Had there been an active reactor there, the Israeli military said, it would have had "severe strategic implications on the entire Middle East as well as Israel and Syria."
Air force commander Maj. Gen. Amikam Norkin said the current turmoil in Syria has further vindicated the strike, particularly since the reactor was in an area later captured by Daesh militants.
"Imagine what situation we would be in today if there was a nuclear reactor in Syria," Norkin said. "Israel's decision to destroy the reactor is one of the most important decisions taken here in the last 70 years."
The Israeli release contains a black-and-white aerial photograph captioned "before the attack" and showing a box-like structure amid desert dunes with smaller outlying buildings.
A series of black-and-white videos, taken above the target, shows the structure in cross-hairs. A male voice is heard counting down three seconds, a cloud of black smoke rises from the structure as it explodes. Other footage appears to show the aftermath - a smoldering hole in the ground.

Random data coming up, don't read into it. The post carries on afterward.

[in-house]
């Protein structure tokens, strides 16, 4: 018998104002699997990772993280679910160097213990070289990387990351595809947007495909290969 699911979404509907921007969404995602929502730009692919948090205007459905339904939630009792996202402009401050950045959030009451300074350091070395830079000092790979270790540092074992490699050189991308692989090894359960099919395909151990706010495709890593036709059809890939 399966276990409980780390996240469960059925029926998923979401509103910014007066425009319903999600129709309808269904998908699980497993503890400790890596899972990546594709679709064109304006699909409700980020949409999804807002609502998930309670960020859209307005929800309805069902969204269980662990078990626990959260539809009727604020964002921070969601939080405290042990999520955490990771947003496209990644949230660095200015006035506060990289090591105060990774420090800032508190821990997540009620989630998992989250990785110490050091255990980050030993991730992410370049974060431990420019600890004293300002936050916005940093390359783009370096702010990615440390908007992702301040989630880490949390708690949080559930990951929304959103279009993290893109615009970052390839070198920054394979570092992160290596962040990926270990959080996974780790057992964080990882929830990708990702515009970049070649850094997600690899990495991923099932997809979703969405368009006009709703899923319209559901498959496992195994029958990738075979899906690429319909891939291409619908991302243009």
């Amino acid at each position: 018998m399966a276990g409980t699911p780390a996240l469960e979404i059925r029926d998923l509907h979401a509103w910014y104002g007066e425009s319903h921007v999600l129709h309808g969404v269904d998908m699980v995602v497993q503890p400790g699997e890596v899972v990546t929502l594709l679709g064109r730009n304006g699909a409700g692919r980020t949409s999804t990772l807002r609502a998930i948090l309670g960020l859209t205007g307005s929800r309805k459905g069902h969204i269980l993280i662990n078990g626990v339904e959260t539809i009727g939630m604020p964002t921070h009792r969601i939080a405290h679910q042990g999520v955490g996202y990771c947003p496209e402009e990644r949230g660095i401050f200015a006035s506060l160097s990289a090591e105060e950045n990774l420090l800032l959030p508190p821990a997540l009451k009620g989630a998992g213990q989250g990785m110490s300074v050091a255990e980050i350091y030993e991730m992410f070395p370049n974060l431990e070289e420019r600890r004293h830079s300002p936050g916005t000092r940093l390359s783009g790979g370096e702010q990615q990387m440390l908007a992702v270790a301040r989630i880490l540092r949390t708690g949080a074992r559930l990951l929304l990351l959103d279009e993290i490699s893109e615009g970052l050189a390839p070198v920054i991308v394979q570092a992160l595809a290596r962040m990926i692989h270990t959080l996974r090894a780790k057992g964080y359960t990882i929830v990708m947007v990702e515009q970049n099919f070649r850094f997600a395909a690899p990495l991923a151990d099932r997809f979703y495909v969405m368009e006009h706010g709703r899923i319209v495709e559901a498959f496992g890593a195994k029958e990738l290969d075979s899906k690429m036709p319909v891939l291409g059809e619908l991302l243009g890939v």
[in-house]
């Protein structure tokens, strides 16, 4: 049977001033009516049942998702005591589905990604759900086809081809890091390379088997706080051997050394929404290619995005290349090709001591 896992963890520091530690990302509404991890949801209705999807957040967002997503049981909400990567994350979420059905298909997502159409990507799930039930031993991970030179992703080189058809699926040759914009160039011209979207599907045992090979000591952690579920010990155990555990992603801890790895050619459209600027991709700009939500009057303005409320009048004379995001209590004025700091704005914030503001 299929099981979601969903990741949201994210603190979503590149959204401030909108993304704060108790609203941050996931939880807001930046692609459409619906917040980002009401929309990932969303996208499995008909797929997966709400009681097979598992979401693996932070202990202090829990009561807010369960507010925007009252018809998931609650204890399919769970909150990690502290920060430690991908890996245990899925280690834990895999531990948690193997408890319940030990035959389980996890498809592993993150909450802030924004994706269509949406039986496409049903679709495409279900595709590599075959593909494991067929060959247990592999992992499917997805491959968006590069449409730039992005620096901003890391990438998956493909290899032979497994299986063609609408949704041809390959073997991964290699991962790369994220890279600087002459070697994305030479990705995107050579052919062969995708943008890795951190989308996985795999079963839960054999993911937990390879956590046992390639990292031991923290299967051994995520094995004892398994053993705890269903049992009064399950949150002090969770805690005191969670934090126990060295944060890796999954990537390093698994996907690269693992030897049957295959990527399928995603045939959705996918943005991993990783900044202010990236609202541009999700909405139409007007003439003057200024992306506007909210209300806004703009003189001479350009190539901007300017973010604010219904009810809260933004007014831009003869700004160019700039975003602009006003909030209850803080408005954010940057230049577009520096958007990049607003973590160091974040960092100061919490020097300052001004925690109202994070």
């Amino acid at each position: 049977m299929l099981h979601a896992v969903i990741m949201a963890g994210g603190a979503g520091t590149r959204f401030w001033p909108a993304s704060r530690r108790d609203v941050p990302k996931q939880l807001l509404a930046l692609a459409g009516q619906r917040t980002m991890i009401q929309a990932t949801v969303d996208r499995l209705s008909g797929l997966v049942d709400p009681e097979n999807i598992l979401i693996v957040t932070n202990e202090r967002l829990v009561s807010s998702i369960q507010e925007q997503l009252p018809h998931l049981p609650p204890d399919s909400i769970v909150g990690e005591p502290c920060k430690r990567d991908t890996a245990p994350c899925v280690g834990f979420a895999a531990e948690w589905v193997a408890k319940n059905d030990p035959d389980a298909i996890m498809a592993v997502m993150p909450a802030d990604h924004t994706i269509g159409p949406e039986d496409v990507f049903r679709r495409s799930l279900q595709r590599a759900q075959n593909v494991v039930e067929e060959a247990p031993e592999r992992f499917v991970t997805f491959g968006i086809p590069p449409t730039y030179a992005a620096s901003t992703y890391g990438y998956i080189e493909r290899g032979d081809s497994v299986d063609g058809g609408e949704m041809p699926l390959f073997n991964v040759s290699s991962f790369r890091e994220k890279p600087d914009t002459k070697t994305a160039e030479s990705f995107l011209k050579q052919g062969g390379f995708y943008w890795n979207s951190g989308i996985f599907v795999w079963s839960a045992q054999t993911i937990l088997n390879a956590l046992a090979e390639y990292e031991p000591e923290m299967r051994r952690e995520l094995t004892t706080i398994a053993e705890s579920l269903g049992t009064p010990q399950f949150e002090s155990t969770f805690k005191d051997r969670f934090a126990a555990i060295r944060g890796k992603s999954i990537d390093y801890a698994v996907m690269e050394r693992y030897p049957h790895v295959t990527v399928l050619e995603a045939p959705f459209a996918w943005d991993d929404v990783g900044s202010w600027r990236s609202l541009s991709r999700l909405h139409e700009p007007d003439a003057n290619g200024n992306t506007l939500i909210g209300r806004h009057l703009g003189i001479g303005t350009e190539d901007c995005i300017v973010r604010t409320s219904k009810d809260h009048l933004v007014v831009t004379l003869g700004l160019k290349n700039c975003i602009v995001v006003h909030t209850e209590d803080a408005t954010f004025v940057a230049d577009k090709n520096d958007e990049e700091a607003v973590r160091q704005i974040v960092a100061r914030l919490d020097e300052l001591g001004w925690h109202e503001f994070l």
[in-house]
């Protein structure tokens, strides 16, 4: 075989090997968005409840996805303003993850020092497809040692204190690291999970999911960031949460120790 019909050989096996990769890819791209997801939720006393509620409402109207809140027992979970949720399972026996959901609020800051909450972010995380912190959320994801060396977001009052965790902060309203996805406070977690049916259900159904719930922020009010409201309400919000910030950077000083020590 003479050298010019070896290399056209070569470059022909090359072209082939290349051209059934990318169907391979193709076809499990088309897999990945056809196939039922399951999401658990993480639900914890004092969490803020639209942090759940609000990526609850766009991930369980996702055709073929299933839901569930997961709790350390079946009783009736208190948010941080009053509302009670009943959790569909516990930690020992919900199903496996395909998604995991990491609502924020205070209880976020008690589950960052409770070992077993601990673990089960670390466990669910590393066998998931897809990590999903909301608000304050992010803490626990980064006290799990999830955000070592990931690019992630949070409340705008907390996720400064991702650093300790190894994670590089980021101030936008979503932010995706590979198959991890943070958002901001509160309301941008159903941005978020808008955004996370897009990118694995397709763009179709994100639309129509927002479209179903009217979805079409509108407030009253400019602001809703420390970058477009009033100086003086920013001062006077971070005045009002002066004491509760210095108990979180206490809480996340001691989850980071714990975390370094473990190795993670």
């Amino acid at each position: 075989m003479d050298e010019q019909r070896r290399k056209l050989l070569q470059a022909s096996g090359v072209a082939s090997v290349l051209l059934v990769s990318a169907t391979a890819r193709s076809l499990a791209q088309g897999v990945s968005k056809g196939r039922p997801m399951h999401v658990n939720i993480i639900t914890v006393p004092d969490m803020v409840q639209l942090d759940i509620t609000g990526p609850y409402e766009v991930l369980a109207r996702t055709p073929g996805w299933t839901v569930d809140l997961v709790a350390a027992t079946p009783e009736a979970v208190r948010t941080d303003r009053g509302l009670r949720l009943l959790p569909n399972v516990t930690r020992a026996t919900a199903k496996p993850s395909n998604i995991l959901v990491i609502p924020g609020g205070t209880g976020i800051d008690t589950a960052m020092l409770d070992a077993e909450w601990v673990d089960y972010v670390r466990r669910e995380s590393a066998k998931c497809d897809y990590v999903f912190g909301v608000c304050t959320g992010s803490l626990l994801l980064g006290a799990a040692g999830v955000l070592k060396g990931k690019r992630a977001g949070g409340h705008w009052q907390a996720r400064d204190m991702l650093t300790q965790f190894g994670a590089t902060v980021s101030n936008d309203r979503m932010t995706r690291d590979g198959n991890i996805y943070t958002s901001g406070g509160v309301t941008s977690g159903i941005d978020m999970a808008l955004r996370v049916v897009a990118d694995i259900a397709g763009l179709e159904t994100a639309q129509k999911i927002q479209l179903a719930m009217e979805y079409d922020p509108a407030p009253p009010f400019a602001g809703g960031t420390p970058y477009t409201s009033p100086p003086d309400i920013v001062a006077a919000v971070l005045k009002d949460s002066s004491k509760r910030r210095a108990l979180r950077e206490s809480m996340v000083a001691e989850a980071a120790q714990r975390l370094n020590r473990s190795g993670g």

Wednesday's release came ahead of the publication of a memoir by Olmert containing passages about the 2007 strike.
Israel and Syria have always been bitter enemies. Throughout Syria's seven-year civil war, Israel has carried out well over 100 airstrikes, most believed to have been aimed at suspected weapons shipments destined for the Iranian-backed Hezbollah militant group. Both Iran and Hezbollah are allied with Assad.
Last month, Israel shot down an Iranian drone that entered its airspace, triggering a clash in which an Israeli warplane crashed after being struck by Syrian anti-aircraft fire. Israel responded by bombing Syrian anti-aircraft batteries.